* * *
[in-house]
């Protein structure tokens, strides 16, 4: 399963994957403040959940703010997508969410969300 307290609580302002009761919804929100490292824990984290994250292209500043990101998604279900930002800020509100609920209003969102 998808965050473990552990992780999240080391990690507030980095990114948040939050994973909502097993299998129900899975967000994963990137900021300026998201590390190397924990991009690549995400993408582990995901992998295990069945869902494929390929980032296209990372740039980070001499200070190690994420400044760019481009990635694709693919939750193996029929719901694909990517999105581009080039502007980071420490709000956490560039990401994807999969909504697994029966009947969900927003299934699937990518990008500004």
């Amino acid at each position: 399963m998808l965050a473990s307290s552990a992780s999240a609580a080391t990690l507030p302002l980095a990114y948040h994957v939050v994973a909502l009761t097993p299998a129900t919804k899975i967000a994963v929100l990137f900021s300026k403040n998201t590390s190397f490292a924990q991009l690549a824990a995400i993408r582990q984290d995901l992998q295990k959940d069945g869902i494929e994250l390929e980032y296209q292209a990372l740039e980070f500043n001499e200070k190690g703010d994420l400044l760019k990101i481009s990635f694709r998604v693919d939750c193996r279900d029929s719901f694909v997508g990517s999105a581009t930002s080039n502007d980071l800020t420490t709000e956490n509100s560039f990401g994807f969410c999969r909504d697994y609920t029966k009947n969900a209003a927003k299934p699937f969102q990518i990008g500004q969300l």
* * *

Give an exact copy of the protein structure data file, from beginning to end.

[in-house]
């Protein structure tokens, strides 16, 4: 399963994957403040959940703010997508969410969300 307290609580302002009761919804929100490292824990984290994250292209500043990101998604279900930002800020509100609920209003969102 998808965050473990552990992780999240080391990690507030980095990114948040939050994973909502097993299998129900899975967000994963990137900021300026998201590390190397924990991009690549995400993408582990995901992998295990069945869902494929390929980032296209990372740039980070001499200070190690994420400044760019481009990635694709693919939750193996029929719901694909990517999105581009080039502007980071420490709000956490560039990401994807999969909504697994029966009947969900927003299934699937990518990008500004």
């Amino acid at each position: 399963m998808l965050a473990s307290s552990a992780s999240a609580a080391t990690l507030p302002l980095a990114y948040h994957v939050v994973a909502l009761t097993p299998a129900t919804k899975i967000a994963v929100l990137f900021s300026k403040n998201t590390s190397f490292a924990q991009l690549a824990a995400i993408r582990q984290d995901l992998q295990k959940d069945g869902i494929e994250l390929e980032y296209q292209a990372l740039e980070f500043n001499e200070k190690g703010d994420l400044l760019k990101i481009s990635f694709r998604v693919d939750c193996r279900d029929s719901f694909v997508g990517s999105a581009t930002s080039n502007d980071l800020t420490t709000e956490n509100s560039f990401g994807f969410c999969r909504d697994y609920t029966k009947n969900a209003a927003k299934p699937f969102q990518i990008g500004q969300l």